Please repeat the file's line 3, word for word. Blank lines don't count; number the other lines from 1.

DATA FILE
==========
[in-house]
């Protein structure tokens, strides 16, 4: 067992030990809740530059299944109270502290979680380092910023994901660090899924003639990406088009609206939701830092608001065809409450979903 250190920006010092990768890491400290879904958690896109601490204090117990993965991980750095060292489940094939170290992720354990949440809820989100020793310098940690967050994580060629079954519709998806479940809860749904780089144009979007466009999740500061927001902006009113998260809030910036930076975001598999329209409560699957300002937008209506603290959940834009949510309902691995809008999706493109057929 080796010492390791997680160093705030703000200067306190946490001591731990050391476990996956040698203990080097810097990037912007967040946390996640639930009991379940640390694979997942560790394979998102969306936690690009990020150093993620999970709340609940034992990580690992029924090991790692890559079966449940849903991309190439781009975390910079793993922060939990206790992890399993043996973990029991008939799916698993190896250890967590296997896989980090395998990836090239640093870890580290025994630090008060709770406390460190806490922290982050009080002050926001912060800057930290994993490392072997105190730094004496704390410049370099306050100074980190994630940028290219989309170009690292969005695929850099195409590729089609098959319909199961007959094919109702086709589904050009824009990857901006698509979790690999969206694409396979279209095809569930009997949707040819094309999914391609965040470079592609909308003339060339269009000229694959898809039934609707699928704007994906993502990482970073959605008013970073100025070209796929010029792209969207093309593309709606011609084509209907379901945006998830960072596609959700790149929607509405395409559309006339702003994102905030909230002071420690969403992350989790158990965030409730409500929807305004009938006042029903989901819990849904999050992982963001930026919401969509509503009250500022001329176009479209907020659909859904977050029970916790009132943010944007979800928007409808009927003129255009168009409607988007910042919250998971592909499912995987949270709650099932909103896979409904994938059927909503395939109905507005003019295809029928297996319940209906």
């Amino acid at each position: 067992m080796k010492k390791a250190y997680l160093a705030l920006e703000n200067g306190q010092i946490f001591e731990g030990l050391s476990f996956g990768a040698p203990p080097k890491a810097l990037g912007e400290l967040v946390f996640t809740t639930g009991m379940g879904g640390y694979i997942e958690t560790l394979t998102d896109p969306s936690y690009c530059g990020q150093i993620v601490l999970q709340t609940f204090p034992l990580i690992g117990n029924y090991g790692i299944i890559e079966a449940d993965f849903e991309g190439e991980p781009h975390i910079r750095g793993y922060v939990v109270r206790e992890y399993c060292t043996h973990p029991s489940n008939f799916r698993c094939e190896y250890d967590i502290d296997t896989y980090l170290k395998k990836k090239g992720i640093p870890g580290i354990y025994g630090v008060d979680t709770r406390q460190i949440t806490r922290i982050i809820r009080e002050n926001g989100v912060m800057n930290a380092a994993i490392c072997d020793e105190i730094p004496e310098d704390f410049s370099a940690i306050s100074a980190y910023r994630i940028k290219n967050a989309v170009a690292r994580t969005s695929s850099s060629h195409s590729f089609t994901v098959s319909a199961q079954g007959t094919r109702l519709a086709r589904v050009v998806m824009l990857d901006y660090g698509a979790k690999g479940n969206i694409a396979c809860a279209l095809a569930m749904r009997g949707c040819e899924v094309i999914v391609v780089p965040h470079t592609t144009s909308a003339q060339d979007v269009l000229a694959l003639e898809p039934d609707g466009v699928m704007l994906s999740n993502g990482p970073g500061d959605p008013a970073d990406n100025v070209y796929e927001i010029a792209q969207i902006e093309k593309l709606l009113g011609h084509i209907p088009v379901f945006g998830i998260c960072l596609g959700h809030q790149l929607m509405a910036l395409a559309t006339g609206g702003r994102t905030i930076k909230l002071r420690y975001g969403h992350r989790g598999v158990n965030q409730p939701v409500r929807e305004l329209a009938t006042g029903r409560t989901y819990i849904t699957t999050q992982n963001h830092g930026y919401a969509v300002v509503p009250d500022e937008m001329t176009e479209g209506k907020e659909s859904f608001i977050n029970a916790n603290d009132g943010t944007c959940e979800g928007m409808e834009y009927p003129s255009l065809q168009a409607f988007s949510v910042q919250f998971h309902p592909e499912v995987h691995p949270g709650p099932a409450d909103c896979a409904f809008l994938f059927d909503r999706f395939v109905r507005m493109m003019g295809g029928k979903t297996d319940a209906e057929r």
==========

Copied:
């Amino acid at each position: 067992m080796k010492k390791a250190y997680l160093a705030l920006e703000n200067g306190q010092i946490f001591e731990g030990l050391s476990f996956g990768a040698p203990p080097k890491a810097l990037g912007e400290l967040v946390f996640t809740t639930g009991m379940g879904g640390y694979i997942e958690t560790l394979t998102d896109p969306s936690y690009c530059g990020q150093i993620v601490l999970q709340t609940f204090p034992l990580i690992g117990n029924y090991g790692i299944i890559e079966a449940d993965f849903e991309g190439e991980p781009h975390i910079r750095g793993y922060v939990v109270r206790e992890y399993c060292t043996h973990p029991s489940n008939f799916r698993c094939e190896y250890d967590i502290d296997t896989y980090l170290k395998k990836k090239g992720i640093p870890g580290i354990y025994g630090v008060d979680t709770r406390q460190i949440t806490r922290i982050i809820r009080e002050n926001g989100v912060m800057n930290a380092a994993i490392c072997d020793e105190i730094p004496e310098d704390f410049s370099a940690i306050s100074a980190y910023r994630i940028k290219n967050a989309v170009a690292r994580t969005s695929s850099s060629h195409s590729f089609t994901v098959s319909a199961q079954g007959t094919r109702l519709a086709r589904v050009v998806m824009l990857d901006y660090g698509a979790k690999g479940n969206i694409a396979c809860a279209l095809a569930m749904r009997g949707c040819e899924v094309i999914v391609v780089p965040h470079t592609t144009s909308a003339q060339d979007v269009l000229a694959l003639e898809p039934d609707g466009v699928m704007l994906s999740n993502g990482p970073g500061d959605p008013a970073d990406n100025v070209y796929e927001i010029a792209q969207i902006e093309k593309l709606l009113g011609h084509i209907p088009v379901f945006g998830i998260c960072l596609g959700h809030q790149l929607m509405a910036l395409a559309t006339g609206g702003r994102t905030i930076k909230l002071r420690y975001g969403h992350r989790g598999v158990n965030q409730p939701v409500r929807e305004l329209a009938t006042g029903r409560t989901y819990i849904t699957t999050q992982n963001h830092g930026y919401a969509v300002v509503p009250d500022e937008m001329t176009e479209g209506k907020e659909s859904f608001i977050n029970a916790n603290d009132g943010t944007c959940e979800g928007m409808e834009y009927p003129s255009l065809q168009a409607f988007s949510v910042q919250f998971h309902p592909e499912v995987h691995p949270g709650p099932a409450d909103c896979a409904f809008l994938f059927d909503r999706f395939v109905r507005m493109m003019g295809g029928k979903t297996d319940a209906e057929r």